I recently finished the book Reading Between the Lines by Gene Veith Jr. In simple terms, it was probably the most insightful book on literature by a Christian that I have ever read. I want you to read the book for yourself, but first, I’d like to sure five of my favorite quotes from the book, and why I think they’re just as important now as when the book was written 25 years ago.
“The sermon on the mount does not dictate that the subjects of of sexuality or violence are forbidden for Christians to contemplate . . . In evaluating the morality of a work of literature, we must realize that to depict sin is not necessarily to advocate sin.”
This, in my view, is one of the primary things that need addressed in how Christian culture tends to look at stories. An example that Veith uses in the books is Christians who call for their local school library to ban The Lion, the Witch, and the Wardrobe because it has a witch in it. In like manner, Christians may criticize the sexual content of Les Miserables, for instance, which is meant to portray prostitution in all of its hideousness and sinfulness, not to glamorize it. In like fashion, authors may address any number of sins in a story, such as revenge, sexual promiscuity, or alcoholism, and do so in a way that brings glory to God. This leads very directly into the second quote that I want to highlight in the book.
“Modern Christians should not mistake our post-Victorian sense of propriety for moral purity.”
Christian films are a very good example of this. While they steer clear of the type of immoral content that could cause temptation issues, they also commonly fail to engage with sin in all of its ugliness, which ultimately dilutes the Christian message. In order to attain a truly biblical approach to sin, we can’t sugar coat how hideous it is. As Veith says, “The Bible is never dedicate” in how it treats sin.
“Empathy is a special application of the imagination. The ability to imagine what it would be like to experience what someone else is experiencing can be crucial to moral sensitivity.”
For a long time, it was something of a mystery to me why some stories worked and others didn’t, and sometimes writing style didn’t make a difference. It wasn’t until I started reading books about writing that I discovered the key: The writer must engage the reader emotionally with his or her characters. This is why To Kill a Mockingbird and Uncle Tom’s Cabin were as significant in the battle for racial equality as legislative action. Literature engenders our emotions, especially compassion, and can thus be a great tool for Christians.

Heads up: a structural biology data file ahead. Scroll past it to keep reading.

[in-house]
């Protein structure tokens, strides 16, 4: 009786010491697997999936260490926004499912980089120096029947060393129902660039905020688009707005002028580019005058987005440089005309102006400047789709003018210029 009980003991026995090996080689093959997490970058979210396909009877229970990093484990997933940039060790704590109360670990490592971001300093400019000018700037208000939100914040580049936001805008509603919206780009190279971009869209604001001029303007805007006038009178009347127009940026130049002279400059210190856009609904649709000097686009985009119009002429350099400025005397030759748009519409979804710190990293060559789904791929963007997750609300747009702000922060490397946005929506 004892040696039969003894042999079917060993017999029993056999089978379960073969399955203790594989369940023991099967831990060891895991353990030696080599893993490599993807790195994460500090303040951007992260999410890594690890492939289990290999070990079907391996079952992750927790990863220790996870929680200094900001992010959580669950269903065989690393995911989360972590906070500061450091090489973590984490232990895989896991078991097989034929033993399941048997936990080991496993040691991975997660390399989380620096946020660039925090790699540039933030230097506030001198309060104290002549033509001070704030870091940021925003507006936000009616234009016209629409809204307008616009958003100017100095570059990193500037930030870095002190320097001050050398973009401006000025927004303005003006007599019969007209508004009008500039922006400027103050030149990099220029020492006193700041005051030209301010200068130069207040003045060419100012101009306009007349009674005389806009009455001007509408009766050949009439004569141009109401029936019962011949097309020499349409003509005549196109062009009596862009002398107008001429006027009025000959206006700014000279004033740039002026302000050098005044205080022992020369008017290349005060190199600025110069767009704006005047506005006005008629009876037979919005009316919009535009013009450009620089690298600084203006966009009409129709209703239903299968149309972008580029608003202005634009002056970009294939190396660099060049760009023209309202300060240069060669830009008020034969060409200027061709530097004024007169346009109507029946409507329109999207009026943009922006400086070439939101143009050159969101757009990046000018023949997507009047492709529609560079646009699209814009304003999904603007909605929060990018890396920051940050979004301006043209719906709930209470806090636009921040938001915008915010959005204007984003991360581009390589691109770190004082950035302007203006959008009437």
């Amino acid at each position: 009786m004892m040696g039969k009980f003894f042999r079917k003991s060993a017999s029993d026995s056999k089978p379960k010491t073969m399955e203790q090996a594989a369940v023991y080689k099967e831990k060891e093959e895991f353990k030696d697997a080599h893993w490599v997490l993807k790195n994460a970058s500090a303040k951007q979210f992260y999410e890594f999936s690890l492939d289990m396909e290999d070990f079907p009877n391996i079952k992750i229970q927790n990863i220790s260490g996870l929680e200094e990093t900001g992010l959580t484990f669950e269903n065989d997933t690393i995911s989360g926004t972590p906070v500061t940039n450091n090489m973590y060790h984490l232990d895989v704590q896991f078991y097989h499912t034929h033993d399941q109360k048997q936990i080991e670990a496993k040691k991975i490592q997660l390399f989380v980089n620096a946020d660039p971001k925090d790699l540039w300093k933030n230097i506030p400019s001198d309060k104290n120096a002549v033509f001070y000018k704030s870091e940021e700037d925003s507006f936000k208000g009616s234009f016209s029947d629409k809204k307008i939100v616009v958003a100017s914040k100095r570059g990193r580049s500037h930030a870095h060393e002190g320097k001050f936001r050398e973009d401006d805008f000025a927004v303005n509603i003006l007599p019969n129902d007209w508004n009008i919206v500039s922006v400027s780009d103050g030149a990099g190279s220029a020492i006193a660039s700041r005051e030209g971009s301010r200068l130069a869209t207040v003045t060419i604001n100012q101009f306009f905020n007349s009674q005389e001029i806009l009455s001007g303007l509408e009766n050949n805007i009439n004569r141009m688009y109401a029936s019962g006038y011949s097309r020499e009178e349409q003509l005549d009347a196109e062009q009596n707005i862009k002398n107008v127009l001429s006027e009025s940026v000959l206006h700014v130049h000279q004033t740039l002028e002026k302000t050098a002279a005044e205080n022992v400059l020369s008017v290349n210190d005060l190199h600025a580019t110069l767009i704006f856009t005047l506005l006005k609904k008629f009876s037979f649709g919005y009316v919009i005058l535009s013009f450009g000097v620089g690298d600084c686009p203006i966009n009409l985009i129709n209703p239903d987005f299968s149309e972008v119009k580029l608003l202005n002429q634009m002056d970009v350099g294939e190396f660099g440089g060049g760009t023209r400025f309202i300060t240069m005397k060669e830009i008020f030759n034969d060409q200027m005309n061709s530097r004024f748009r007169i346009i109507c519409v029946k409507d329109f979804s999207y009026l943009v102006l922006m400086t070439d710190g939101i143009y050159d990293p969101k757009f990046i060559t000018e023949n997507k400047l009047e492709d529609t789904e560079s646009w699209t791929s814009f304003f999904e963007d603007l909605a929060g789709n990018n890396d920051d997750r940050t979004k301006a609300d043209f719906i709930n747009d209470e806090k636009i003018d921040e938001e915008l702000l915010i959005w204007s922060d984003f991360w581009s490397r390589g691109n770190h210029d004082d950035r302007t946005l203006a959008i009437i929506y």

“The popular culture gives us books that offer entertainment but no ideas. High culture gives us books that offer ideas but no entertainment. The best books manage to do both.”
The biggest point from this passage that I would like to impress upon Christians is that entertainment is, at its core, about ideas. Brian Godawa, a Christian in the filmmaking world (the author of Hollywood Worldviews, author of Biblical epic novels, and one of the writers behind the film “To End All Wars”) has even gone so far as to say that if filmmakers and writers tell you they aren’t trying to influence you, “they’re lying.” This is true in books just as much as it is in movies, if not more so. 1984 makes a statement about fascist government. In more modern times, Unwind is a splintering analysis of the abortion debate. The Wind in the Willows has great lessons about pride and selfishness. Good books are not just about a good time; they’re about good ideas, too.
“Christians need theologians to explain the Biblical text and to apply its truths, but Christians also need poets such as Milton who can help us imagine and contemplate those truths more fully. Milton also illustrates how Christian writers can appropriate non-Christian styles and subvert them to service of Christian truth.”
This is perhaps the most needed truth of the book, and something that I especially appreciate about Veith’s perspective. Christians have tended to throw the baby out with the bathwater when it comes to many stories. Balance is needed in the way we approach fiction. Veith does an excellent job laying out just what the theological dangers and positive aspects are to each major cultural movement in fiction. By appropriating those non-Christian styles and subverting them to the service of Christian truth, Christian readers can appreciate the truths of a work without buying into its falsehoods, and Christian writers can reach the culture in a broader way without selling out to secular dogma.